Coach Bev Kearney was placed on suspension in 2012 when it was discovered she had a long-term relationship with a student. Even though she had won six national track titles at the University of Texas, she was disciplined when the administration learned of the affair. She was then fired. See my prior posts here and here about her lawsuit. She filed suit claiming retaliation after complaining about discrimination. She also alleged that she had been treated differently than other white, male coaches and teachers who also had relationships with students. Coach Kearney is African-American. She compared herself to Major Applewhite who had a brief affair with a student in 2009 and to an unnamed volleyball coach. As I mentioned in this post, her case based on disparate treatment would be difficult.
It is difficult to show disparate treatment. Every department is different. Every boss has different standards. Coach Kearney’s affair occurred in 2002. Coach Applewhite’s one-night stand occurred in 2009. But, the trial court and the court of appeals were satisfied that Coach Kearney had alleged sufficient allegations to indicate she could show disparate treatment. The employer had filed a plea to the jurisdiction, which is comparable to a motion for summary judgment. As I mentioned, Coach Applewhite’s affair with a student lasted only one night and he was disciplined for it. A volleyball coach from the late 90’s and Major Applewhite’s treatment, said the court, sufficed to show allegations of disparate treatment. The court noted, however, that the employer mentioned for the first time in its reply brief that the situations involving the volleyball coach or Coach Applewhite were not similar enough to Coach Kearney’s situation.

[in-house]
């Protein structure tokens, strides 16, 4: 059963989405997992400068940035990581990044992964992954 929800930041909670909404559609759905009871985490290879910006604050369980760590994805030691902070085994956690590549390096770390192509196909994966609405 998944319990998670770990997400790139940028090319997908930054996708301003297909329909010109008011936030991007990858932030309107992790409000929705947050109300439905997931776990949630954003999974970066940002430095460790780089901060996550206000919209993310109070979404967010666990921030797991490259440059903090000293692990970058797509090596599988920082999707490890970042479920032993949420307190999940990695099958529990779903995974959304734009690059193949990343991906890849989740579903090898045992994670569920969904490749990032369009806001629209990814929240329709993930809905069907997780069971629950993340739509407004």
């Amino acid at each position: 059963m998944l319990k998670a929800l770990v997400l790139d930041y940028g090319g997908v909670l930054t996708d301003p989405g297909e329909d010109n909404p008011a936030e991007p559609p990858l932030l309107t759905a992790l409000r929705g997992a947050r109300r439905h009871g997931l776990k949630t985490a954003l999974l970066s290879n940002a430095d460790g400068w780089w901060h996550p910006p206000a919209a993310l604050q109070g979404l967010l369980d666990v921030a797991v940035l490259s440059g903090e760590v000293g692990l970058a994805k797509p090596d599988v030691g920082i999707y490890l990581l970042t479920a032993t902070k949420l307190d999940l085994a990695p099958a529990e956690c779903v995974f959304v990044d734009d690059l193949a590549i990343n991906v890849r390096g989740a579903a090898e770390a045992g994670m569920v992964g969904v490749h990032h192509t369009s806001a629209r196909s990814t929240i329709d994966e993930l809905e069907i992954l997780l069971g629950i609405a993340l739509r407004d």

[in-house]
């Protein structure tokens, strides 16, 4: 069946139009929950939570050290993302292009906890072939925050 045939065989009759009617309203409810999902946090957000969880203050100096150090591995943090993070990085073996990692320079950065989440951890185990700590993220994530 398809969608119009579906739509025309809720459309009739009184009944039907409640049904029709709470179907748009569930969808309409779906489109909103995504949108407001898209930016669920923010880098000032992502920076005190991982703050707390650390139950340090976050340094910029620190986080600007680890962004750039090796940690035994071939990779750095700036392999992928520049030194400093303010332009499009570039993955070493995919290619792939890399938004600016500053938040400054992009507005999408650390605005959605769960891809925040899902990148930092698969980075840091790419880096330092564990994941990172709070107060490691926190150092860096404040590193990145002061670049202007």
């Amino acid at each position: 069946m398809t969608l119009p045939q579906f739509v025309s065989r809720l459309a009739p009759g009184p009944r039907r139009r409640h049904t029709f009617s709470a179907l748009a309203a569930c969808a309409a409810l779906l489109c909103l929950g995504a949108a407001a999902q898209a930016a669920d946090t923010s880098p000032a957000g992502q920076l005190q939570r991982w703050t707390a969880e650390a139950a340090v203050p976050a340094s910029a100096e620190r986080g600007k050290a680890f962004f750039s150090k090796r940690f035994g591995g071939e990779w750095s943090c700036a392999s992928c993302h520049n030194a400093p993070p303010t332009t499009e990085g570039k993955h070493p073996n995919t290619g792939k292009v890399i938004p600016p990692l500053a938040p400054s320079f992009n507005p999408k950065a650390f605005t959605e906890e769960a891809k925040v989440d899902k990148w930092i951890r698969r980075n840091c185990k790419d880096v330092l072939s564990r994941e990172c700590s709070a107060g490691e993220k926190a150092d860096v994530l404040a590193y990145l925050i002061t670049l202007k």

But, as most courts of appeals would, it declined to consider allegations raised for the first time in UT’s reply brief. From the employee’s perspective, that is fortunate. It is difficult to argue that different supervisors were applying the same standards, or that one infraction is truly similar to another infraction. The employer might well have succeeded in arguing that Major Applewhite’s offense was short-lived, lasting just one night, and that he did receive discipline for it. He may not have been fired, as Coach Kearney was, but the employer could argue that his offense was not as bad. Coach Kearney’s offense was a long-term relationship. I think the plaintiff dodged a bullet in their appeal. Lawyers do make mistakes, and this may have been significant. See the decision in University of Texas at Austin v. Kearney, No. 14-00500, 2016 WL 2659993 (Tex.App. Austin 2016), here.
UT, however, has requested an appeal. It will be interesting to see if the employer can squeeze in its argument that the situations of the other white, male coaches should not apply.
Coach Kearney also alleged she suffered retaliation. The Court of Appeals, however, noted that she cannot both claim to have been singled out for unique treatment and that she suffered reprisal for prior complaints of discrimination. The court of Appeals essentially finds that her pleadings negate the retaliation theory of recovery. That ruling strikes me as overly formalistic. But, the Texas Supreme Court is almost certain to affirm this pro-employer finding.